by Neil Bauman, Ph.D.
A lady wrote:
Regarding the person who wrote that she took Paxil and then noticed hearing loss, tinnitus and balance problems 3 months after stopping this drug—wouldn’t it be logical to go back on this medication since she didn’t have these problems while taking it?
I don’t understand why some people who have taken Paxil for extended periods don’t end up with any ototoxic symptoms and others do? And if it is the ototoxic drug causing the symptom—such as possible tinnitus—then why doesn’t tinnitus clear up after ending the use of the ototoxic drug?
If the various noted drugs are ototoxic, why isn’t everyone affected by them? There are millions of people on antidepressant and anti-hypertension medications etc., and not all of them end up with ‘ear’ problems? Only a percentage of them. Why?
You have asked a number of excellent questions regarding ototoxicity. Let’s take a look at each of them in turn.
First, you ask, “Wouldn’t it be logical to go back on this medication; since she didn’t have these problems while taking this medication?”
It might seem that way, but what we don’t know in this particular case is whether the drug was slowly affecting her ears, but she wasn’t aware of it until 3 months after she had stopped the drug. Since Paxil affects your perceptions, you might not worry about those symptoms while on this drug, and only really become aware of them after you stop taking it. Also, remember that all drugs have side effects, and these are not doing your body any good in the long term, so it is better to get off any drugs you can for your overall body health.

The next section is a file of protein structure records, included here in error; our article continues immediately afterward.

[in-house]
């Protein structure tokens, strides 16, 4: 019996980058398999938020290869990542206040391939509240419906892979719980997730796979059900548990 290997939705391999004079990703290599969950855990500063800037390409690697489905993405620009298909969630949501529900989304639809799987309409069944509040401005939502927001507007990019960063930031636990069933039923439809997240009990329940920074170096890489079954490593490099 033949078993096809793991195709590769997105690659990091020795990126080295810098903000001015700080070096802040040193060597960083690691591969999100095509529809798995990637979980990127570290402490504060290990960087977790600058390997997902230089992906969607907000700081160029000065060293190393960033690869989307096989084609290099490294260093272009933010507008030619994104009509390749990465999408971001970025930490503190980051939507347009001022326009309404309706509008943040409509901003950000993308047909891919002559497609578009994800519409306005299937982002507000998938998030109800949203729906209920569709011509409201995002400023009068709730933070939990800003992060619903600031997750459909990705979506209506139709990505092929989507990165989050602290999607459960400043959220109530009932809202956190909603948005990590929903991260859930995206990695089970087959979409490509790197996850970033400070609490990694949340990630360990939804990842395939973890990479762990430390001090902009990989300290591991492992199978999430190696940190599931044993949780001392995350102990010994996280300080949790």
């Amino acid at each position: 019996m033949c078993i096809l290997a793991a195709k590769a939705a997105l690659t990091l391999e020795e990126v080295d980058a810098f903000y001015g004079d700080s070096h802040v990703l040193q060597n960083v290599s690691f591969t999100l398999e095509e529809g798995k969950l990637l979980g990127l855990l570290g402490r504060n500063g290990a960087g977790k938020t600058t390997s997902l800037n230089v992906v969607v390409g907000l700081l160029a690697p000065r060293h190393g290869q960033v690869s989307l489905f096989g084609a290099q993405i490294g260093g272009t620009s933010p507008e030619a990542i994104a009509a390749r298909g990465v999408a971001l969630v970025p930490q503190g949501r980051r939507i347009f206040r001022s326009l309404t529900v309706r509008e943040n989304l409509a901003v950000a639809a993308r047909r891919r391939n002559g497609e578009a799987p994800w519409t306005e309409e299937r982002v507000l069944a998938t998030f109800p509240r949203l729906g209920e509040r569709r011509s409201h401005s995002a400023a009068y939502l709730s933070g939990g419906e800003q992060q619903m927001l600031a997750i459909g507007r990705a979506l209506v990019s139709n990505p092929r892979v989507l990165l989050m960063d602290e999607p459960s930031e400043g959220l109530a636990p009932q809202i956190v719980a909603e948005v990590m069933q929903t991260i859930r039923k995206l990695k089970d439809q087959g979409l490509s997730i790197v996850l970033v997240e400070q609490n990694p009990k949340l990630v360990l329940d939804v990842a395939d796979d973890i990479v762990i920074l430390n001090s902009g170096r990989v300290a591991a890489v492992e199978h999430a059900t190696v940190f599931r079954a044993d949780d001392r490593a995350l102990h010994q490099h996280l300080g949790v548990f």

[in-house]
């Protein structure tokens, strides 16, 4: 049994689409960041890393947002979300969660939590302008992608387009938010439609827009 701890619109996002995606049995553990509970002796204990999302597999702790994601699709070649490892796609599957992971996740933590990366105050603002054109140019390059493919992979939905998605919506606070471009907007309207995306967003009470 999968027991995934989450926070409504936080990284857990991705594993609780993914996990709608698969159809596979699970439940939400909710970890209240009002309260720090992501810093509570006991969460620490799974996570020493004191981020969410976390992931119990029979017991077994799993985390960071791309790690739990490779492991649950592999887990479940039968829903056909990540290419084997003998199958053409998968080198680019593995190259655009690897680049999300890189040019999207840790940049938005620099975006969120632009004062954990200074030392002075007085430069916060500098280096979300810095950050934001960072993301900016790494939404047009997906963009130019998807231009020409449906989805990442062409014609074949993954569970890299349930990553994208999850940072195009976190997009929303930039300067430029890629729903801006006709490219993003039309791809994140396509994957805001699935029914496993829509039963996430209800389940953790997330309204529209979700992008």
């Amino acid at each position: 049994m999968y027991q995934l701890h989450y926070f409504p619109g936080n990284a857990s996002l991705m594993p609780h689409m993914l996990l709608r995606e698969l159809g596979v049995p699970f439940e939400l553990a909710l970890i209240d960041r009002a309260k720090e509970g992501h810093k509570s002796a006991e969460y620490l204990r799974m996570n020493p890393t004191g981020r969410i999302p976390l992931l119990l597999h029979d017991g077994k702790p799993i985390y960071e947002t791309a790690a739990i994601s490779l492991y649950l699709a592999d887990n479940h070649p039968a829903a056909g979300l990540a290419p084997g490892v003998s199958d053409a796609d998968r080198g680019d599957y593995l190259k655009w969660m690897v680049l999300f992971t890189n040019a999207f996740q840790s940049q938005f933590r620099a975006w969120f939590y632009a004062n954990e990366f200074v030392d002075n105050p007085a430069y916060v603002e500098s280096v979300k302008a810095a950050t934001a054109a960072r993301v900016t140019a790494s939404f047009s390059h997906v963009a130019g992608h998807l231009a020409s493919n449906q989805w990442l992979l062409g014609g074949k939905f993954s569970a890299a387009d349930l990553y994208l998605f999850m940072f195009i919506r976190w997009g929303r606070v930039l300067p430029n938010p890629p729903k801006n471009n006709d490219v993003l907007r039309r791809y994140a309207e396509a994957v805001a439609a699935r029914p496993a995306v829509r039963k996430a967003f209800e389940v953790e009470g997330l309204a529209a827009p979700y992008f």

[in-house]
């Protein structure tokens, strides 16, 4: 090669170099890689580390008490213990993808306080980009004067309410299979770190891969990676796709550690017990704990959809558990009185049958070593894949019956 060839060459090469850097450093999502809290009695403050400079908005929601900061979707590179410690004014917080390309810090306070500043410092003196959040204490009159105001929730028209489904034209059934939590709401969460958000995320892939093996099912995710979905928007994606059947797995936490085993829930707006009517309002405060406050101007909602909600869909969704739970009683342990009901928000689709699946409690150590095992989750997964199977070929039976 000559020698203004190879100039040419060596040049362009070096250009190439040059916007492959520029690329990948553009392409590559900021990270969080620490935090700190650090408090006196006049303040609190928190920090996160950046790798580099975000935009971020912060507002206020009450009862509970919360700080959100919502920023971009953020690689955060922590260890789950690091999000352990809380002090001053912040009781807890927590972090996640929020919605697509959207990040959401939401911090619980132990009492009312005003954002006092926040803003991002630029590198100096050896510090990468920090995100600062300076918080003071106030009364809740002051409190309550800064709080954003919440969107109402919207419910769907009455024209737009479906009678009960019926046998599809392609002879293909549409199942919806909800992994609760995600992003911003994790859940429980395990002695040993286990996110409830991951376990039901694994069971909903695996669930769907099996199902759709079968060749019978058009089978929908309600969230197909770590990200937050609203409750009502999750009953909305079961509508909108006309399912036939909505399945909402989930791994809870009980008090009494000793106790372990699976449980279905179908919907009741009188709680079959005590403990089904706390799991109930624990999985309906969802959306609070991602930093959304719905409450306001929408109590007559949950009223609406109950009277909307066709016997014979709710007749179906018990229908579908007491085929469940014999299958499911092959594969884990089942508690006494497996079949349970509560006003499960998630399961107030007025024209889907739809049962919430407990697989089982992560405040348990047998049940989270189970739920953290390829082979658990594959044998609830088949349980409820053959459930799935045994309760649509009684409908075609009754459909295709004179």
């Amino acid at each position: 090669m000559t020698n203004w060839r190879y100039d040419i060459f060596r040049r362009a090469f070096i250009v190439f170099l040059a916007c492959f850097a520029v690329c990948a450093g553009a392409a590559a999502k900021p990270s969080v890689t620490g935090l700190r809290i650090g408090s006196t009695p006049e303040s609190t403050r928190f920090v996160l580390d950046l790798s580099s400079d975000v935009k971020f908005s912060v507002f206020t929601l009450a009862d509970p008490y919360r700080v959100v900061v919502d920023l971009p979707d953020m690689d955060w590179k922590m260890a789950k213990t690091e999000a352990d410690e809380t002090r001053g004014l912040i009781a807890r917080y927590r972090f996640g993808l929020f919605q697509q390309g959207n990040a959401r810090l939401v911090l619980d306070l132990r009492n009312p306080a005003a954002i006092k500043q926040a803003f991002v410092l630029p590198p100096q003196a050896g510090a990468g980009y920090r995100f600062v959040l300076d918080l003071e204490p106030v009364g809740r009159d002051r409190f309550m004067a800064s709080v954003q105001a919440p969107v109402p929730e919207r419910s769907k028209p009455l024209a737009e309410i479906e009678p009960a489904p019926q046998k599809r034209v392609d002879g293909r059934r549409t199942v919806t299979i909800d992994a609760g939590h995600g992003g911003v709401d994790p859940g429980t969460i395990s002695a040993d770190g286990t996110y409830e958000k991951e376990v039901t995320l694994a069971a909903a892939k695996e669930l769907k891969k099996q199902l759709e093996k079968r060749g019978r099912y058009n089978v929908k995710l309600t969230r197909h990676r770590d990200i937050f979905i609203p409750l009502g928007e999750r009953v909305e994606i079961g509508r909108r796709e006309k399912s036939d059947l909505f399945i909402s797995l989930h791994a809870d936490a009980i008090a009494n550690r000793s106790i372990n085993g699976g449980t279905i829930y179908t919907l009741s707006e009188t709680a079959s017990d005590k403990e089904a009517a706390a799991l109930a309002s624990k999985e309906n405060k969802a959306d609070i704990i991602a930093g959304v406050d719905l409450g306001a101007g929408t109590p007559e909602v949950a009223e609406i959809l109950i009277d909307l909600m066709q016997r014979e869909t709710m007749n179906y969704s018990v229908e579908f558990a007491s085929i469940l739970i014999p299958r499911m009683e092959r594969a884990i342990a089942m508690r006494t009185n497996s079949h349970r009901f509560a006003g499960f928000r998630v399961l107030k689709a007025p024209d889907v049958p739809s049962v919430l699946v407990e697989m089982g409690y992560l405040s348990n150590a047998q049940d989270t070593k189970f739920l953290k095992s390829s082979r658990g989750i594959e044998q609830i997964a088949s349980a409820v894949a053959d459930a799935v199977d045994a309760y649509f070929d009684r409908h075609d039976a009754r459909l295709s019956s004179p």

Second question: “I don’t understand why some people who have taken Paxil for extended use don’t end up with any ototoxic symptoms and others do?
The short answer is that everyone is different. so it should not be any surprise that we can have different reactions to any given drug. That is why one person might have balance problems, another person have hearing loss and a third person no obvious side effects from taking the same drug. (Doesn’t seem fair, does it?)
Furthermore, some drugs have ototoxic side effects that seem to only affect a small percentage of the people taking them, and other drugs have ototoxic side effects that seem to affect a much higher percentage of those taking them. That’s just the way it is. Perhaps some day researchers will discover the various factors that determine whether a given person will be susceptible to ototoxic side effects or not. Until then, I warn everyone because no one can say exactly who is going to get any given ototoxic side effect, or none at all, and if they do experience an ototoxic side effect, whether it will affect them severely or just mildly, or whether it will be temporary or permanent.
Third question: “If it is the ototoxic drug causing the symptom—such as tinnitus—then why doesn’t the tinnitus clear up after ending the use of the ototoxic drug?”
For some drugs, when you cease taking it, in maybe 2 weeks or so the tinnitus goes away. For other drugs, it turns on the tinnitus, but it apparently forgets to turn off the tinnitus switch when it leaves. There are a number of factors that may be involved.